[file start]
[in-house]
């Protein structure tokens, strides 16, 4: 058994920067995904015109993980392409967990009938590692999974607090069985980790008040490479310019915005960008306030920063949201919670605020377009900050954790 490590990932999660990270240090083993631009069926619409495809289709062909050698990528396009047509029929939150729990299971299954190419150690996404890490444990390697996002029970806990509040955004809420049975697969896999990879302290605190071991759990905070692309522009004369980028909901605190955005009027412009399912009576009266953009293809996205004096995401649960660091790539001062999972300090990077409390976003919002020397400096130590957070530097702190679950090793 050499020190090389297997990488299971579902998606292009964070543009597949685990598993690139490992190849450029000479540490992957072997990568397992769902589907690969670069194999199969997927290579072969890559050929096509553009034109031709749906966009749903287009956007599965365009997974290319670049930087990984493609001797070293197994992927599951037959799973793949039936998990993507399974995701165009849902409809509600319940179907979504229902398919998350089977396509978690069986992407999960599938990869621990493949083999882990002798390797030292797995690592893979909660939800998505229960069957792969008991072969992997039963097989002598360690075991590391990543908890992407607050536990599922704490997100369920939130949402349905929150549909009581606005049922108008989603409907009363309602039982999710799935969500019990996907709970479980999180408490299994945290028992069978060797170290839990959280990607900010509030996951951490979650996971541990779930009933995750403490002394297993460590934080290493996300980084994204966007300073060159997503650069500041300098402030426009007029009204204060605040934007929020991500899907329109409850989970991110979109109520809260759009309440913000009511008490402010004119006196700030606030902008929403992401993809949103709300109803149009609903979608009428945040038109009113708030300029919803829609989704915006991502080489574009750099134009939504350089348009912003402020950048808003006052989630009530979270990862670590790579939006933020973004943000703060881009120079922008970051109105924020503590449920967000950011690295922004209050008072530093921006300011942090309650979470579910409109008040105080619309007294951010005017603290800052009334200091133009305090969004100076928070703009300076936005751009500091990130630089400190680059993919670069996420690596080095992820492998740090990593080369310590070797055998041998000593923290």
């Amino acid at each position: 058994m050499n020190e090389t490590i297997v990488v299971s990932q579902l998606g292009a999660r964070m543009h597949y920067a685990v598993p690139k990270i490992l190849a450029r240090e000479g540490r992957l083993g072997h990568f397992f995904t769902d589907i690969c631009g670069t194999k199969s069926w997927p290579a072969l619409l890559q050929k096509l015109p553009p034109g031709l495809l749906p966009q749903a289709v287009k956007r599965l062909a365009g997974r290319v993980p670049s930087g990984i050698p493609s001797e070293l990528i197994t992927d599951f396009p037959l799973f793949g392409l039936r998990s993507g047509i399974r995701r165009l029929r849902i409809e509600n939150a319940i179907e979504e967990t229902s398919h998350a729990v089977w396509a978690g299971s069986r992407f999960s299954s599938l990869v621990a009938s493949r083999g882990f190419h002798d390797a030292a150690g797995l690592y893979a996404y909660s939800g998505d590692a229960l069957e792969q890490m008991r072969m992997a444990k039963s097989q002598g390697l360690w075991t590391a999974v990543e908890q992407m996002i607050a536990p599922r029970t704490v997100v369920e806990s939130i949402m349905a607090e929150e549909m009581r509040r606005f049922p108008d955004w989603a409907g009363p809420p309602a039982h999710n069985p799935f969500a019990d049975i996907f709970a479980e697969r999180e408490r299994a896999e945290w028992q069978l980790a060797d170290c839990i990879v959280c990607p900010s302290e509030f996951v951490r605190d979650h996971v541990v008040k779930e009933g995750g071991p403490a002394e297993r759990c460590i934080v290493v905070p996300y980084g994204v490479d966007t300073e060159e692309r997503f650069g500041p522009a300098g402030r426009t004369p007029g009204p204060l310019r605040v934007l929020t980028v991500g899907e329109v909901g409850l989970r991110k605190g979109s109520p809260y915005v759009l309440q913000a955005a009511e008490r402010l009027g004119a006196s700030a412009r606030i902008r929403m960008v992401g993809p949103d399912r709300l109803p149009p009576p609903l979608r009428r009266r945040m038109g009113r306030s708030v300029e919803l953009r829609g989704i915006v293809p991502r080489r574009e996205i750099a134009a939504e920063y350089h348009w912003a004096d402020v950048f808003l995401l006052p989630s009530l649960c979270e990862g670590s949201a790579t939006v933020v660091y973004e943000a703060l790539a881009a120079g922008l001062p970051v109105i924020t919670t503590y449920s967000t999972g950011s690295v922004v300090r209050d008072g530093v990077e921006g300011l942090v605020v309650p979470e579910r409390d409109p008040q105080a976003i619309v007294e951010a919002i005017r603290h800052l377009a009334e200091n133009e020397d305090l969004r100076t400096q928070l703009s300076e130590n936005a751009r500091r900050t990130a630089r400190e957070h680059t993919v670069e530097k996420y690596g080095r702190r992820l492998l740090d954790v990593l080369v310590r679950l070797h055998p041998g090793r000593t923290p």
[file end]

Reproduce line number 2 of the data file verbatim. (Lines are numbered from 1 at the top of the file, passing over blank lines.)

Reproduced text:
């Protein structure tokens, strides 16, 4: 058994920067995904015109993980392409967990009938590692999974607090069985980790008040490479310019915005960008306030920063949201919670605020377009900050954790 490590990932999660990270240090083993631009069926619409495809289709062909050698990528396009047509029929939150729990299971299954190419150690996404890490444990390697996002029970806990509040955004809420049975697969896999990879302290605190071991759990905070692309522009004369980028909901605190955005009027412009399912009576009266953009293809996205004096995401649960660091790539001062999972300090990077409390976003919002020397400096130590957070530097702190679950090793 050499020190090389297997990488299971579902998606292009964070543009597949685990598993690139490992190849450029000479540490992957072997990568397992769902589907690969670069194999199969997927290579072969890559050929096509553009034109031709749906966009749903287009956007599965365009997974290319670049930087990984493609001797070293197994992927599951037959799973793949039936998990993507399974995701165009849902409809509600319940179907979504229902398919998350089977396509978690069986992407999960599938990869621990493949083999882990002798390797030292797995690592893979909660939800998505229960069957792969008991072969992997039963097989002598360690075991590391990543908890992407607050536990599922704490997100369920939130949402349905929150549909009581606005049922108008989603409907009363309602039982999710799935969500019990996907709970479980999180408490299994945290028992069978060797170290839990959280990607900010509030996951951490979650996971541990779930009933995750403490002394297993460590934080290493996300980084994204966007300073060159997503650069500041300098402030426009007029009204204060605040934007929020991500899907329109409850989970991110979109109520809260759009309440913000009511008490402010004119006196700030606030902008929403992401993809949103709300109803149009609903979608009428945040038109009113708030300029919803829609989704915006991502080489574009750099134009939504350089348009912003402020950048808003006052989630009530979270990862670590790579939006933020973004943000703060881009120079922008970051109105924020503590449920967000950011690295922004209050008072530093921006300011942090309650979470579910409109008040105080619309007294951010005017603290800052009334200091133009305090969004100076928070703009300076936005751009500091990130630089400190680059993919670069996420690596080095992820492998740090990593080369310590070797055998041998000593923290």